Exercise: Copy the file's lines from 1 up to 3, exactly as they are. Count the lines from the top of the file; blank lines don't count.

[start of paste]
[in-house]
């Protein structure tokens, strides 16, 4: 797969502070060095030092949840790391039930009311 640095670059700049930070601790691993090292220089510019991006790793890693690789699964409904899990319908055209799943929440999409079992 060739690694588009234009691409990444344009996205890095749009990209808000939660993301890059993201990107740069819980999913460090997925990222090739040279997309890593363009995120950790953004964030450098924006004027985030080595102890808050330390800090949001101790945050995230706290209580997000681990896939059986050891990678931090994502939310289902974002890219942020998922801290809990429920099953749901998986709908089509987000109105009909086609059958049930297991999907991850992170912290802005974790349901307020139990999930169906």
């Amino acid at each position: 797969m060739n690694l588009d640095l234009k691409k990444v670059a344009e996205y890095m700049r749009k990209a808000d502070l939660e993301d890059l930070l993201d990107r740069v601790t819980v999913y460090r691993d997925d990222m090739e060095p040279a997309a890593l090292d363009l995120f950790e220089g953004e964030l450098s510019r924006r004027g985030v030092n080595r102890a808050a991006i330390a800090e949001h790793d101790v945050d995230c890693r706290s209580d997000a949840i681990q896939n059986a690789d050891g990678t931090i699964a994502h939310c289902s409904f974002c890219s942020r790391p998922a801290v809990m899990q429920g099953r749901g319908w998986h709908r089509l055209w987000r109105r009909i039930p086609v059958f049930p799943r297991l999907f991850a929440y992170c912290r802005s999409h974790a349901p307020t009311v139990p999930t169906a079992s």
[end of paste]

[in-house]
């Protein structure tokens, strides 16, 4: 797969502070060095030092949840790391039930009311 640095670059700049930070601790691993090292220089510019991006790793890693690789699964409904899990319908055209799943929440999409079992 060739690694588009234009691409990444344009996205890095749009990209808000939660993301890059993201990107740069819980999913460090997925990222090739040279997309890593363009995120950790953004964030450098924006004027985030080595102890808050330390800090949001101790945050995230706290209580997000681990896939059986050891990678931090994502939310289902974002890219942020998922801290809990429920099953749901998986709908089509987000109105009909086609059958049930297991999907991850992170912290802005974790349901307020139990999930169906």
């Amino acid at each position: 797969m060739n690694l588009d640095l234009k691409k990444v670059a344009e996205y890095m700049r749009k990209a808000d502070l939660e993301d890059l930070l993201d990107r740069v601790t819980v999913y460090r691993d997925d990222m090739e060095p040279a997309a890593l090292d363009l995120f950790e220089g953004e964030l450098s510019r924006r004027g985030v030092n080595r102890a808050a991006i330390a800090e949001h790793d101790v945050d995230c890693r706290s209580d997000a949840i681990q896939n059986a690789d050891g990678t931090i699964a994502h939310c289902s409904f974002c890219s942020r790391p998922a801290v809990m899990q429920g099953r749901g319908w998986h709908r089509l055209w987000r109105r009909i039930p086609v059958f049930p799943r297991l999907f991850a929440y992170c912290r802005s999409h974790a349901p307020t009311v139990p999930t169906a079992s």